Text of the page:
By Talia Heisey
FRAMINGHAM – A $5.9 million dollar renovation to the Nobscot intersection, will bring a detour this summer, and a 2-year long construction cycle.
The project is expected to begin Monday March 22.
Last night, March 18 the Framingham Department of Public Works hosted a presentation followed by a Q & A on the long-awaited project for about 75 minutes.
“Many of you are probably aware of the existing conditions at the intersection of Nobscot. Nobscot village as a gateway to Framingham from points north and west with Edgell Road being a major North-South corridor through the city. Entire area is abutted by commercial and residential properties. Existing and ongoing development, to increase the business and residential capacity of the area” said Matthew Hayes the project’s senior project manager who gave the presentation, last night.
The City of Framingham is working with Balthazar Contractors on the $5.9 million dollar renovation project. A Commonwealth of Massachusetts $3.4 million MassWorks grant is funding 58% of the project.
“We’ll be upgrading the traffic signal equipment and moving it to a better location away from a possible damage, and we’re looking to improve this statics of this city when some of the project features include a widening travel lanes and turning lanes to 13 foot travel lanes and 10 per turning lanes, again with a turning lane on all four approaches to the intersection” Hayes said.
By renovating the intersection, there will be increased mobility for numerous forms of transportation with enlarged lanes for trucks, an improved crosswalk with imprinting, a left turn lane on Edmands Road, upgraded signal and a new bus shelter by the McAuliffe Library as well as “accommodating bicyclists with sharrows, and that’s this pavement marking here, as you know that the car is very narrow and we cannot fit in exclusive pipelines. So, this will give drivers awareness that they’ll be sharing the road with bicycles when they’re through here,” said Hayes last night.
Construction that starts next week will extend into November 2021, and then will be halted during the winter months.
The project’s winter moratorium will end in April of 2022, continuing until a final paving in fall 2022, explained Framingham DPW last night.
Hayes said the “the winter moratorium on construction is somewhat flexible, as you said it is based on weather” in a response to a question by Nobscot resident Rick McKenna, if the November stop date was set in stone or if it could change depending upon the winter.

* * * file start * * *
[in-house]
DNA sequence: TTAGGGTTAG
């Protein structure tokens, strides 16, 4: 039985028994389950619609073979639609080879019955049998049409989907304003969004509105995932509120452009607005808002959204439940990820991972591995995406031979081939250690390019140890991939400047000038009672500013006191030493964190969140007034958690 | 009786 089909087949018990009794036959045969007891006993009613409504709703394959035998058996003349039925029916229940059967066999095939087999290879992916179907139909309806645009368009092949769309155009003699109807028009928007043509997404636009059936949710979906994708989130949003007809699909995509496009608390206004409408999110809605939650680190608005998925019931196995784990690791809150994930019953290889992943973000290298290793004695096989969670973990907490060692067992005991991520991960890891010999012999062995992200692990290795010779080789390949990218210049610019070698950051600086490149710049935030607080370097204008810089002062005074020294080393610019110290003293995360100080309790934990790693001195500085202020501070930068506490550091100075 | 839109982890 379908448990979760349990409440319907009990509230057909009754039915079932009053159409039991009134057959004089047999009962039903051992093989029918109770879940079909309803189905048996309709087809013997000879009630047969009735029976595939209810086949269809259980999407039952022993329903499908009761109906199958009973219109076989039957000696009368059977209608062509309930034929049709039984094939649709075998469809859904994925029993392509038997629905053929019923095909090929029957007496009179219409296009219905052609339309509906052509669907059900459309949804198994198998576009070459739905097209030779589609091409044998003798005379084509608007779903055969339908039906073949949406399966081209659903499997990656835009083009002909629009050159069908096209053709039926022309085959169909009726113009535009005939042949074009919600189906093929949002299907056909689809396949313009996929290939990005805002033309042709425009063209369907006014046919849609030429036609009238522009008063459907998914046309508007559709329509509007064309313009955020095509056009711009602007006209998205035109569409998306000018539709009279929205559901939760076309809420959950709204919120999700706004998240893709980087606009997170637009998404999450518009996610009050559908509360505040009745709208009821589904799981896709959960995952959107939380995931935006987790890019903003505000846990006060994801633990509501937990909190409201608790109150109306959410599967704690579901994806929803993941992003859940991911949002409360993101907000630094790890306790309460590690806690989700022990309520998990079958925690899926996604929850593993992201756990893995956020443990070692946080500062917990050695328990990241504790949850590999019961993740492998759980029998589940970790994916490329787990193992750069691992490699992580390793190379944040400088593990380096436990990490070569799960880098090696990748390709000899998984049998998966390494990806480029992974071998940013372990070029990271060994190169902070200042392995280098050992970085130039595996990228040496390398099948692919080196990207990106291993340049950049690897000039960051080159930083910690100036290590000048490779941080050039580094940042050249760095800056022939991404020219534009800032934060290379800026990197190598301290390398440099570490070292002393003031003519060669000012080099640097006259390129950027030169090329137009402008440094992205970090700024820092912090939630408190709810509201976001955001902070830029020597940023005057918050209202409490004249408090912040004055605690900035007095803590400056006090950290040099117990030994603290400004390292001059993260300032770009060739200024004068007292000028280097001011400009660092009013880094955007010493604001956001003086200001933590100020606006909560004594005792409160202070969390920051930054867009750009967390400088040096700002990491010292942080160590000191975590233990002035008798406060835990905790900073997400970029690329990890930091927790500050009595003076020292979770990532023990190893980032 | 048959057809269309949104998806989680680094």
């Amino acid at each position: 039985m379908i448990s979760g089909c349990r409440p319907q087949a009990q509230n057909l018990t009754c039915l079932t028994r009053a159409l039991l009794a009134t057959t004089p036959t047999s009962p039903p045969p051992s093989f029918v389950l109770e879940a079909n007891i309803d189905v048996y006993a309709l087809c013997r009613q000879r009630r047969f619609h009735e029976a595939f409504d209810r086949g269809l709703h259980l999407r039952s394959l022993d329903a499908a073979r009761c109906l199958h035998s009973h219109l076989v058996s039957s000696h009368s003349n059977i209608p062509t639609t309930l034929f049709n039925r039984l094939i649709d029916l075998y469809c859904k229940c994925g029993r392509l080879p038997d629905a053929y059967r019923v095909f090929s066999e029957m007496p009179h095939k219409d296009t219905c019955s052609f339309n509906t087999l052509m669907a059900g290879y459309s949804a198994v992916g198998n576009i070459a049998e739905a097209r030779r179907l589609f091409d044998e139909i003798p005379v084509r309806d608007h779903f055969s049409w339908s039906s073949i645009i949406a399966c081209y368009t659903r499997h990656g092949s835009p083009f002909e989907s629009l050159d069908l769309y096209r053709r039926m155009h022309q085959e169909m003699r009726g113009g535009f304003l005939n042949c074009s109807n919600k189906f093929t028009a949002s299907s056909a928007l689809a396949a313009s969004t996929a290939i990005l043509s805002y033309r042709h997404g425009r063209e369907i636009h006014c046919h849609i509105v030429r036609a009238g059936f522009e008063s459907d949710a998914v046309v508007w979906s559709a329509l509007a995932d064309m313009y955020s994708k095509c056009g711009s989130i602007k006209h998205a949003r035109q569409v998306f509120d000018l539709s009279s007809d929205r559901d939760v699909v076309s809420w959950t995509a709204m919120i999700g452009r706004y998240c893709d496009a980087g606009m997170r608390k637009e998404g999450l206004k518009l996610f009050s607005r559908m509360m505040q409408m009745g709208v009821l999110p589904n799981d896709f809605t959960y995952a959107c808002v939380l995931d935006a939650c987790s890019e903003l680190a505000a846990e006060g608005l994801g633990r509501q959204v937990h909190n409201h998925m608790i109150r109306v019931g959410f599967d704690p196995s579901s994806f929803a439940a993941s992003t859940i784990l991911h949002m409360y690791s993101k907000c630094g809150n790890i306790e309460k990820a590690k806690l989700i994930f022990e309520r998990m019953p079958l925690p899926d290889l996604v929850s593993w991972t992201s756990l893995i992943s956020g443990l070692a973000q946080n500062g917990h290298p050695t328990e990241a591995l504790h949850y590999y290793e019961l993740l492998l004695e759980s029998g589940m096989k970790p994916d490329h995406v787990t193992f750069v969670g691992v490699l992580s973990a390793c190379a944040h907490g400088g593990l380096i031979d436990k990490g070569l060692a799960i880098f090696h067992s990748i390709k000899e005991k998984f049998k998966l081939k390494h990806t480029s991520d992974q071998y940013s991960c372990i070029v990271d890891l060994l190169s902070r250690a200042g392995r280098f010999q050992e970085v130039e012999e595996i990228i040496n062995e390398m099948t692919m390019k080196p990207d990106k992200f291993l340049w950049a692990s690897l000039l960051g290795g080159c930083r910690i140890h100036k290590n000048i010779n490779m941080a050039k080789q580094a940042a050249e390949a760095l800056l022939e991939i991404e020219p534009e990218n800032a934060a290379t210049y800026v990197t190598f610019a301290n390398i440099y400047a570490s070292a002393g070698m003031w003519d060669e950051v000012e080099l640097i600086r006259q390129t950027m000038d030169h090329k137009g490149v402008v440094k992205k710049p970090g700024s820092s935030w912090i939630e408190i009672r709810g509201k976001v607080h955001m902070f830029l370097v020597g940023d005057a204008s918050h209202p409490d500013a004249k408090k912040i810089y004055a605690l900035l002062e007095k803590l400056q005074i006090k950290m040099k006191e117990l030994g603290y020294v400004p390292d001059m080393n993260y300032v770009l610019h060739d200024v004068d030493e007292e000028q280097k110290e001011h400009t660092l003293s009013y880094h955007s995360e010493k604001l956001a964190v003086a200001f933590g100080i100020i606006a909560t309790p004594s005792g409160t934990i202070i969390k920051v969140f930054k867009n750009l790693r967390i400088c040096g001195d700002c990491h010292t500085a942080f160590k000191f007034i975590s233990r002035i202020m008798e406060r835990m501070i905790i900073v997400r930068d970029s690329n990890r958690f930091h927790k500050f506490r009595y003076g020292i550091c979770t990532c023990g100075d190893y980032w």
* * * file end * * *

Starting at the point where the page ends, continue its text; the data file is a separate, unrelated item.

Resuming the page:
“We do look at the weather and depending on a reasonable time or phase of the construction, whether it makes sense to go a little longer into the moratorium, or not. We generally make that decision a couple of weeks before the moratorium occurs,” answered Hayes.
Throughout this 2-year period, construction will occur from 7 a.m. 3:30 pm Monday to Friday.
The project does not involve any night work or weekend work. Pedestrian and local business access will also be maintained despite construction, with police detail on site to assist with traffic as needed, explained Hayes.
There is already construction at the major Nobscot intersection with the new CVS being erected on the corner, and the planned apartment at the former shopping plaza.
With construction beginning so soon, “some of the traffic impacts that you will begin to see starting next week will be lane shifts and alternating traffic lane shifts to facilitate some of the work along the curb line and drainage installations. There’ll be police details on site to facilitate the traffic. All traffic in the area will be monitored by the city over monitoring traffic closely on a daily basis, especially when detours are put into effect,” Hayes said.
Said detours will be introduced in July 2021 as the project shifts into a new phase during the summer to “evacuation for widening.”
“This detour brings traffic from Edmands Road down Genardy Way to the Bolingbroke Road to McAdams Road back to Edgehill Road back to the intersection [on Water Street]. This is a two way detour. So it would also affect east and westbound traffic on Edmonds Road” said Hayes. “Once this once this detour goes into effect the city would monitor the traffic on these roads very closely as a residential area.”
In response to a question posed by at-large City Councilor Janet Leombruno, Hayes said “we expect that detour to the last no longer than two months. That detour will be ongoing, during the daytime only that traffic will be shifted back to the intersection. During non working hours. And that, that detour would be expected to begin sometime in July.”
“The second detour, is a shorter detour … It’s a one way detour from Edgelll to Water westbound traffic on Water Street, would not be impacted by this eastbound Eastbound traffic on Water Street would be detoured down natural road through the CVS parking lot, and back to Water Street eastbound” said Hayes.
These renovations will also be occuring at the same time as utilities relocations and private development. Hayes said, “Utility relocations by Eversource and Eversource electric and Eversource gas are anticipated to start next month and run through early summer.”
The presentation ended by addressing seven pre submitted questions.
Two people’s questions addressed design and landscaping aesthetics which could not be added to the project due to other considerations.
In response to one submitted question, Hayes gave more information on the design and material of the bus shelter saying it will be Aspen style, designed to compliment the Christa McAuliffe branch library and would be made of aluminum.
Upon transitioning to the taking questions from the audience, the Department of Public Works began fielding numerous questions from citizens and city councilors alike.